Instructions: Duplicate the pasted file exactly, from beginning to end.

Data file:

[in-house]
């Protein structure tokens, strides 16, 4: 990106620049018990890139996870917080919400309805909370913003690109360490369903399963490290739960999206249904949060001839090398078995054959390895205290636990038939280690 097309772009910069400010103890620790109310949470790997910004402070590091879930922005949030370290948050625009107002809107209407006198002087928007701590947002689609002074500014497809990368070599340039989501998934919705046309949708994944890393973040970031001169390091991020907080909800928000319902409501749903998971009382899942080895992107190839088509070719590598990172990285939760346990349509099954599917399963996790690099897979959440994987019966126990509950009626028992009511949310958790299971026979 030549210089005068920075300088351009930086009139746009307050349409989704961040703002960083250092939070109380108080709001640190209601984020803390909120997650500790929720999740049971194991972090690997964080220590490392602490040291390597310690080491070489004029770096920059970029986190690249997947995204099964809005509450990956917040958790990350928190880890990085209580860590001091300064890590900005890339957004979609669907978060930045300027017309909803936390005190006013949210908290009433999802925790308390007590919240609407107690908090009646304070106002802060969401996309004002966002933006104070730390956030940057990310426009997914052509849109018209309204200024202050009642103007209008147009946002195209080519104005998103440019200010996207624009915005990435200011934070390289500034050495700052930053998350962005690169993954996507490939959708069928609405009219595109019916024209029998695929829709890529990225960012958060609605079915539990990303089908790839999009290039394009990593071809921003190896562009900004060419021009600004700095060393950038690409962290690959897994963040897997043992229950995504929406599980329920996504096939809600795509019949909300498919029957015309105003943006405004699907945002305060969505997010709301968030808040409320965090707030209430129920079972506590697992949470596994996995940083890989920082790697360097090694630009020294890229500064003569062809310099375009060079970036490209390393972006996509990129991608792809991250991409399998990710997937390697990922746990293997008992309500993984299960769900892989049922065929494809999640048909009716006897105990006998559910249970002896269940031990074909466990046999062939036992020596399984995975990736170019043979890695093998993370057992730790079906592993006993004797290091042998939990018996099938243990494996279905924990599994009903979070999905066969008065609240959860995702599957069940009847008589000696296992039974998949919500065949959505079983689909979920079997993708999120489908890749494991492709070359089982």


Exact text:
[in-house]
């Protein structure tokens, strides 16, 4: 990106620049018990890139996870917080919400309805909370913003690109360490369903399963490290739960999206249904949060001839090398078995054959390895205290636990038939280690 097309772009910069400010103890620790109310949470790997910004402070590091879930922005949030370290948050625009107002809107209407006198002087928007701590947002689609002074500014497809990368070599340039989501998934919705046309949708994944890393973040970031001169390091991020907080909800928000319902409501749903998971009382899942080895992107190839088509070719590598990172990285939760346990349509099954599917399963996790690099897979959440994987019966126990509950009626028992009511949310958790299971026979 030549210089005068920075300088351009930086009139746009307050349409989704961040703002960083250092939070109380108080709001640190209601984020803390909120997650500790929720999740049971194991972090690997964080220590490392602490040291390597310690080491070489004029770096920059970029986190690249997947995204099964809005509450990956917040958790990350928190880890990085209580860590001091300064890590900005890339957004979609669907978060930045300027017309909803936390005190006013949210908290009433999802925790308390007590919240609407107690908090009646304070106002802060969401996309004002966002933006104070730390956030940057990310426009997914052509849109018209309204200024202050009642103007209008147009946002195209080519104005998103440019200010996207624009915005990435200011934070390289500034050495700052930053998350962005690169993954996507490939959708069928609405009219595109019916024209029998695929829709890529990225960012958060609605079915539990990303089908790839999009290039394009990593071809921003190896562009900004060419021009600004700095060393950038690409962290690959897994963040897997043992229950995504929406599980329920996504096939809600795509019949909300498919029957015309105003943006405004699907945002305060969505997010709301968030808040409320965090707030209430129920079972506590697992949470596994996995940083890989920082790697360097090694630009020294890229500064003569062809310099375009060079970036490209390393972006996509990129991608792809991250991409399998990710997937390697990922746990293997008992309500993984299960769900892989049922065929494809999640048909009716006897105990006998559910249970002896269940031990074909466990046999062939036992020596399984995975990736170019043979890695093998993370057992730790079906592993006993004797290091042998939990018996099938243990494996279905924990599994009903979070999905066969008065609240959860995702599957069940009847008589000696296992039974998949919500065949959505079983689909979920079997993708999120489908890749494991492709070359089982």